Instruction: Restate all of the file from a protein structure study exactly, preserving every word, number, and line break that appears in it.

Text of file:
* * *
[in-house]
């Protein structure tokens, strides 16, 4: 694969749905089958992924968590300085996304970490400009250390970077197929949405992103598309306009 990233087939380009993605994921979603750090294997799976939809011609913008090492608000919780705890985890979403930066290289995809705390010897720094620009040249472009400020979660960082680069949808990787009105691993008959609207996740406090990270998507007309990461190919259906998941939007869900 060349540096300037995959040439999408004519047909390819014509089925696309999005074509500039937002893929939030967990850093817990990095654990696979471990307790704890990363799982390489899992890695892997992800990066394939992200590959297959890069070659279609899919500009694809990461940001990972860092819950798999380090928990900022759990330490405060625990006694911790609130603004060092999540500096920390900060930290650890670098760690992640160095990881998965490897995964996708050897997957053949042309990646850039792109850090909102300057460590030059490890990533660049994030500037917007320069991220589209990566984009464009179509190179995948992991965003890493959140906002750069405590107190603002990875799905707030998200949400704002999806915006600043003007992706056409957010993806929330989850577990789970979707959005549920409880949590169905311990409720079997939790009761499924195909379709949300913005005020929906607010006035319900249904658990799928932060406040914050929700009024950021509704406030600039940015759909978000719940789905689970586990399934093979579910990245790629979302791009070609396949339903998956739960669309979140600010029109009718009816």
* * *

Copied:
[in-house]
């Protein structure tokens, strides 16, 4: 694969749905089958992924968590300085996304970490400009250390970077197929949405992103598309306009 990233087939380009993605994921979603750090294997799976939809011609913008090492608000919780705890985890979403930066290289995809705390010897720094620009040249472009400020979660960082680069949808990787009105691993008959609207996740406090990270998507007309990461190919259906998941939007869900 060349540096300037995959040439999408004519047909390819014509089925696309999005074509500039937002893929939030967990850093817990990095654990696979471990307790704890990363799982390489899992890695892997992800990066394939992200590959297959890069070659279609899919500009694809990461940001990972860092819950798999380090928990900022759990330490405060625990006694911790609130603004060092999540500096920390900060930290650890670098760690992640160095990881998965490897995964996708050897997957053949042309990646850039792109850090909102300057460590030059490890990533660049994030500037917007320069991220589209990566984009464009179509190179995948992991965003890493959140906002750069405590107190603002990875799905707030998200949400704002999806915006600043003007992706056409957010993806929330989850577990789970979707959005549920409880949590169905311990409720079997939790009761499924195909379709949300913005005020929906607010006035319900249904658990799928932060406040914050929700009024950021509704406030600039940015759909978000719940789905689970586990399934093979579910990245790629979302791009070609396949339903998956739960669309979140600010029109009718009816």